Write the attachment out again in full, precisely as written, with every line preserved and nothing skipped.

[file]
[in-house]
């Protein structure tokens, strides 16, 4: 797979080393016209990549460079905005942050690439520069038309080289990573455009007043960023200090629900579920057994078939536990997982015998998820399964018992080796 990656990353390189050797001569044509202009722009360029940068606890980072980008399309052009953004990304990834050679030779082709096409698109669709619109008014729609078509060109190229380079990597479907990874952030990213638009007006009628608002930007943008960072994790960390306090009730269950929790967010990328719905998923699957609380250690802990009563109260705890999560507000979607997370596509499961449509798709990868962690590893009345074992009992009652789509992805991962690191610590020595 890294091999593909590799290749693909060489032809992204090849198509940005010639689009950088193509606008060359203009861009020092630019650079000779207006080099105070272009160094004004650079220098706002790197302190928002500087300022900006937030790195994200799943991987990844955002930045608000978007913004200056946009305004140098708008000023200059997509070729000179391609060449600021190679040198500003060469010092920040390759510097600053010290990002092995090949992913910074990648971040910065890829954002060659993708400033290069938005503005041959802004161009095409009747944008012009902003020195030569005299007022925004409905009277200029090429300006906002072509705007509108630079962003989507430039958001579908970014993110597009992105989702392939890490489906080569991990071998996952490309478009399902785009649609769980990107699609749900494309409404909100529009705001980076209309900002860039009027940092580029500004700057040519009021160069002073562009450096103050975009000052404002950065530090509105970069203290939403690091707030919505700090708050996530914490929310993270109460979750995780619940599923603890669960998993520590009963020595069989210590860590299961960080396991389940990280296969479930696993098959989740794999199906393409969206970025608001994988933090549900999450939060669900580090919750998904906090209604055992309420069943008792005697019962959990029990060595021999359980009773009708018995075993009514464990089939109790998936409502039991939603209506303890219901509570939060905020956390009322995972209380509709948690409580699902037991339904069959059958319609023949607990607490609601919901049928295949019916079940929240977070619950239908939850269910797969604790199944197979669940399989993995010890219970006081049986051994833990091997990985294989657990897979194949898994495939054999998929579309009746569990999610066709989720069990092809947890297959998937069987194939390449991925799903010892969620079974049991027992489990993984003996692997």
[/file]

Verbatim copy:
[in-house]
């Protein structure tokens, strides 16, 4: 797979080393016209990549460079905005942050690439520069038309080289990573455009007043960023200090629900579920057994078939536990997982015998998820399964018992080796 990656990353390189050797001569044509202009722009360029940068606890980072980008399309052009953004990304990834050679030779082709096409698109669709619109008014729609078509060109190229380079990597479907990874952030990213638009007006009628608002930007943008960072994790960390306090009730269950929790967010990328719905998923699957609380250690802990009563109260705890999560507000979607997370596509499961449509798709990868962690590893009345074992009992009652789509992805991962690191610590020595 890294091999593909590799290749693909060489032809992204090849198509940005010639689009950088193509606008060359203009861009020092630019650079000779207006080099105070272009160094004004650079220098706002790197302190928002500087300022900006937030790195994200799943991987990844955002930045608000978007913004200056946009305004140098708008000023200059997509070729000179391609060449600021190679040198500003060469010092920040390759510097600053010290990002092995090949992913910074990648971040910065890829954002060659993708400033290069938005503005041959802004161009095409009747944008012009902003020195030569005299007022925004409905009277200029090429300006906002072509705007509108630079962003989507430039958001579908970014993110597009992105989702392939890490489906080569991990071998996952490309478009399902785009649609769980990107699609749900494309409404909100529009705001980076209309900002860039009027940092580029500004700057040519009021160069002073562009450096103050975009000052404002950065530090509105970069203290939403690091707030919505700090708050996530914490929310993270109460979750995780619940599923603890669960998993520590009963020595069989210590860590299961960080396991389940990280296969479930696993098959989740794999199906393409969206970025608001994988933090549900999450939060669900580090919750998904906090209604055992309420069943008792005697019962959990029990060595021999359980009773009708018995075993009514464990089939109790998936409502039991939603209506303890219901509570939060905020956390009322995972209380509709948690409580699902037991339904069959059958319609023949607990607490609601919901049928295949019916079940929240977070619950239908939850269910797969604790199944197979669940399989993995010890219970006081049986051994833990091997990985294989657990897979194949898994495939054999998929579309009746569990999610066709989720069990092809947890297959998937069987194939390449991925799903010892969620079974049991027992489990993984003996692997």